Data were organized using R software, SPSS software (version 20) and GraphPad Prism version 6. Sequence data were analysed with the BLAST program ( to determine the authenticity of the sequences. Multiple sequences were aligned with MAFFT (EMBL.EBI, Hinxton, Cambridge, UK) using the 3D7 wild-type as reference. Consensus sequence editing and single nucleotide polymorphism (SNP) detection was carried out using the CLC Main Workbench 7.9.1 (Qiagen, Aarhus, Denmark). The CYP2C8 sequences were aligned to CYP2C8 (ENSG 00000138115) as reference sequence while CYP3A4 sequences were aligned to CYP3A4 (ENSG 00000160868) as reference sequence from NCBI database. Genotype deviations from the Hardy–Weinberg equilibrium were also determined. The Hardy–Weinberg equilibrium determines whether or not the allele or genotype frequencies for a particular gene will remain constant from generation to generation in the absence of evolutionary influences such as genetic drift, inbreeding and founder effect [20]. All tests in this study were considered statistically significant when p value < 0.005.


Prevalence of individuals CYP3A4 and CYP2C8 genotype

Ninety-three individuals were successfully genotyped for CYP3A4 of which all (100%) were wild type (Fig. 2). The genotypes analysed for CYP3A4 was not in Hardy–Weinberg equilibrium. Ninety-four individuals were successfully genotyped for CYP2C8 of which 60% (56/94) had wild-type alleles, 35% (33/94) heterozygous and 5% (5/94) homozygous recessive alleles (Fig. 2). The genotypes analysed for CYP2C8 was in Hardy–Weinberg equilibrium.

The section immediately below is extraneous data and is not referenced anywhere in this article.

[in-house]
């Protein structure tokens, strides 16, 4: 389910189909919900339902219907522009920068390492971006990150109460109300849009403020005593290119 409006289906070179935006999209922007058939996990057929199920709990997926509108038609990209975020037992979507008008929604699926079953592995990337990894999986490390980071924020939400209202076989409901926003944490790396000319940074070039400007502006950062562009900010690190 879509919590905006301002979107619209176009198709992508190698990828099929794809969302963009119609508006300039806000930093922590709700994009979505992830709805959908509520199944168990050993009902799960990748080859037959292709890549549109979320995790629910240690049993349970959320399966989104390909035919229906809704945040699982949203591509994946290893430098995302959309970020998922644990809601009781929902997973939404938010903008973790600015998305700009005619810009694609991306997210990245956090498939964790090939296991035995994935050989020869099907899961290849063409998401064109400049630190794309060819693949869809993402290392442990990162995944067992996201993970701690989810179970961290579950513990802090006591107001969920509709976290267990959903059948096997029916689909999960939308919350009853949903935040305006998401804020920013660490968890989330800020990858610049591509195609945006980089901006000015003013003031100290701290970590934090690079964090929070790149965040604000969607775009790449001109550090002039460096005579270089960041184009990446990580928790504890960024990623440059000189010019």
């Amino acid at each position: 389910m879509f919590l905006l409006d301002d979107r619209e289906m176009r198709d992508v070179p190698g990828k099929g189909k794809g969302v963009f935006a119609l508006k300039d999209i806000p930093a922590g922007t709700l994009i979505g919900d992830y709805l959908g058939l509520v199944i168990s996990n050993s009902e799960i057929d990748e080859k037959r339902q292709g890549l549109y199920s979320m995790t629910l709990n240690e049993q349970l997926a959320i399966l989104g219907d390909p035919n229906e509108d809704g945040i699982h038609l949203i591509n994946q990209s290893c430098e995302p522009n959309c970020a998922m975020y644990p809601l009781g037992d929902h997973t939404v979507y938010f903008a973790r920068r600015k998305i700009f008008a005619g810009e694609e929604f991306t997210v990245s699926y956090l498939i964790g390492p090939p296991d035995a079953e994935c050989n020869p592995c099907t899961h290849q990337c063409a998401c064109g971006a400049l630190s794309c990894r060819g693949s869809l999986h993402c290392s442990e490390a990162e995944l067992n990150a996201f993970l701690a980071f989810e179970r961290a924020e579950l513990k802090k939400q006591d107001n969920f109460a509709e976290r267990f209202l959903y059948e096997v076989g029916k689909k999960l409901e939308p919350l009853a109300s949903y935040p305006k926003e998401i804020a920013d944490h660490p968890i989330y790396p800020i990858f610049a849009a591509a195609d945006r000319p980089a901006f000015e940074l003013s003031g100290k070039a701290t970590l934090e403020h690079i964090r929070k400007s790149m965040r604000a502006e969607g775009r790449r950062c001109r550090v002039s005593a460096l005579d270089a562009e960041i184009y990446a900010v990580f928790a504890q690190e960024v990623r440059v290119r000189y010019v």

Fig. 2
figure 2

Prevalence of CYP3A4 and CYP2C8. a Genotype for CYP3A4, AA is wild-type, AG is heterozygous, and GG is homozygous recessive; b Genotype for CYP2C8, AA is wild-type, AT is heterozygous, and TT is homozygous recessive

Prevalence of isolates with pfmdr1 codons 86, 184, 1034, 1042, 1246 alleles and NFD haplotype

Ninety-five P. falciparum out of 120 clinical isolates was successfully genotyped for the pfmdr1 gene. For pfmdr1 genotype at codon 86, 95% (90/95) were wild-type (N86) and 5% (5/95) mutant (Y86) (Fig. 3). For codon 184, 36% (34/95) were wild-type (Y184), 64% (61/95) mutant (F184) while for codons 1034, 1042 and 1246, all (100%) were wild-type. There were both non-synonymous and synonymous mutations observed at low frequencies in some of the samples analysed (Table 1). The pfmdr1 haplotypes observed were 57.8% (55/95) NFD, 34.7% (33/95) NYD, 6.3% (6/95) YFD, and 1% (1/95) YYD (Fig. 4).

Fig. 3
figure 3

Prevalence of pfmdr1 codons 86, 184, 1034, 1042 and 1246. apfmdr1 86, bpfmdr1 184, cpfmdr11034, dpfmdr1 1042 and epfmdr1 1246. The blue bar is for wild-type allele while the red bar is for the mutant allele

Table 1 Novel synonymous and non-synonymous mutations at coastal and savannah ecological zones
Fig. 4
figure 4

Prevalence of pfmdr1 haplotype. The NYD is the wild type haplotype while the NFD, YFD, and YYD are the mutant haplotypes

Non-synonymous mutations that lead to change in amino acid and synonymous mutations which do not lead to a change in amino acid, were both observed at low frequencies in some of the samples analysed. It must be noted that natural selection on both synonymous and non-synonymous mutations plays an important role in shaping levels of synonymous polymorphism. In this study, six novel synonymous mutations were observed in the coastal zone and 9 in the savannah zone. Multiply synonymous mutations were observed in samples from savannah zone. With regard to the novel non-synonymous mutations, 5 were observed in samples from the coastal zone whilst 3 were seen in samples from the savannah zone.